Within their super low-calorie package, cucumbers pack a lot of important nutrients including vitamin K, vitamin C and magnesium. Basically, all of the calories in cucumbers (and yes, there’s not that many) come from fibre. Fibre is super important for our gut health and is beneficial in managing certain conditions like diabetes and high cholesterol.
Because of their high-water content cucumbers also help us stay hydrated. Staying hydrated is crucial for carrying nutrients to our cells, preventing constipation and flushing out bacteria just to name a few.
In Traditional Chinese Medicine (TCM), cucumber is believed to have a number of healing properties including clearing the body of toxins, cleansing and purifying the blood, strengthening the heart, aiding digestion and has a particular affinity for the kidneys and bladder and is used to treat kidney and bladder infections.
Cucumber may also help in the treatment of gout and elevated uric acid levels. Having high uric acid may contribute to the progression of CKD.
Cucumber has also been shown to increase glutathione levels. Glutathione is the body’s most powerful antioxidant, and it plays a key role in the protection of cells from daily metabolic stress, oxidative stress and toxic chemicals.
Zucchini is packed with nutrients while also containing very little calories. It’s a great source of vitamin C, manganese, magnesium, vitamin A and fibre, making it beneficial for immune health and digestive health and has powerful antioxidant and anti-inflammatory properties.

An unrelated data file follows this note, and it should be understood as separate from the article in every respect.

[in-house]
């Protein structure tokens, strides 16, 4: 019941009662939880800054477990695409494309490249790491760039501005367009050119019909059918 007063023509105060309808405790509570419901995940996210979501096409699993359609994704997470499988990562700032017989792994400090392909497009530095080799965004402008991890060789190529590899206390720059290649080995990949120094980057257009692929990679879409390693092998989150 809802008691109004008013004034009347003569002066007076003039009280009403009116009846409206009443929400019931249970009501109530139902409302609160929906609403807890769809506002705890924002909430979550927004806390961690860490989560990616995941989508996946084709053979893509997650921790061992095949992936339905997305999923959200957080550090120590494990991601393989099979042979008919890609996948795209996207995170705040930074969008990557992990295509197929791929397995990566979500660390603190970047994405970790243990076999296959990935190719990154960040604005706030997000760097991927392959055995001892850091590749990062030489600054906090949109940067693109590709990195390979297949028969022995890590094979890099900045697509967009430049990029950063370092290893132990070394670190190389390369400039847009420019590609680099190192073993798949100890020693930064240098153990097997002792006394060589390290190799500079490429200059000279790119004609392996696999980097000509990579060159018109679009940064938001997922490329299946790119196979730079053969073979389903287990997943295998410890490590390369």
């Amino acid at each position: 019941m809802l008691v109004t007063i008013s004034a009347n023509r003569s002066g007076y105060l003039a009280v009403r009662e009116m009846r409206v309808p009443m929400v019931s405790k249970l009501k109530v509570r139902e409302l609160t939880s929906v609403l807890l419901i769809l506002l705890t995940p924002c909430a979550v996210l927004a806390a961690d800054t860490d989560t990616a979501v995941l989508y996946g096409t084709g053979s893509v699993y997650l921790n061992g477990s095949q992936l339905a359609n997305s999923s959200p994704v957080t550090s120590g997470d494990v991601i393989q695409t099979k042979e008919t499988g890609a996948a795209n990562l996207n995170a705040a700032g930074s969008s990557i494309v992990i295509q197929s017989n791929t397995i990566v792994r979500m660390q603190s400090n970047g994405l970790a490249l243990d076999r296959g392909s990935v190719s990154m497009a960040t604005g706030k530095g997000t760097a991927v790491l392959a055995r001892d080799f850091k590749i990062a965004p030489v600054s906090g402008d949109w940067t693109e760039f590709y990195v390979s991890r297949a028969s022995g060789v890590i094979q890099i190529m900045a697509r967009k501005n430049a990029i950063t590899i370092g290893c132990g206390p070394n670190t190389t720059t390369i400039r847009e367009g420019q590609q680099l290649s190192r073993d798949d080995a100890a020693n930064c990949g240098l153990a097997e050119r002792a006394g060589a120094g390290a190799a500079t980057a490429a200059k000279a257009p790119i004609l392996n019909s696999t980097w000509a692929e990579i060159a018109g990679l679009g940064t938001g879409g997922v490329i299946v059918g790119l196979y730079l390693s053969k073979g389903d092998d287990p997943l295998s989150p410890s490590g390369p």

Regular consumption of zucchini has also been shown to lower homocysteine levels which is important when protecting against cardiovascular disease. Elevated homocysteine can contribute to damage and blood clots in your blood vessels, increasing the risk of heart attacks and strokes.
In TCM, zucchini is used to detoxify, alleviate skin lesions, help with difficulty urinating and treat oedema (swelling), all useful actions for people with CKD.
Carrots are probably best known for their ability to improve and protect eyesight; however, the health benefits of carrots extend to other areas of the body. It’s the vitamin A contained in carrots that give it the reputation for improving eyesight, it’s also needed for a healthy immune system, healthy bones and skin as well as having antioxidant and anti-inflammatory actions.
It is likely these antioxidant and anti-inflammatory actions that make carrots so important for cardiovascular health. A large-scale 10-year study found that of all fruit and vegetables, those that were orange/yellow and in particular deeper shades of orange and yellow (like carrots) were determined to be the most protective against cardiovascular disease. The more carrots the participants ate, the lower their risk of cardiovascular disease.
Animal studies have also found that vitamin A prevented kidney scarring or decreased its severity after kidney infection and beta carotene (the red-orange pigment in carrots) has also been shown to protect kidney tissue against oxidative damage in rats and improve kidney function.
So there you go, hopefully I’ve given you a better understanding about the healing power of foods and how important your diet can be for all aspects of your health, including your kidneys. And given you a great new recipe to try as well!
I’d love to hear what you think of this recipe, please let me know by clicking the ‘SHARE’ button below or head over to our Facebook page and leave us a comment. Happy cooking!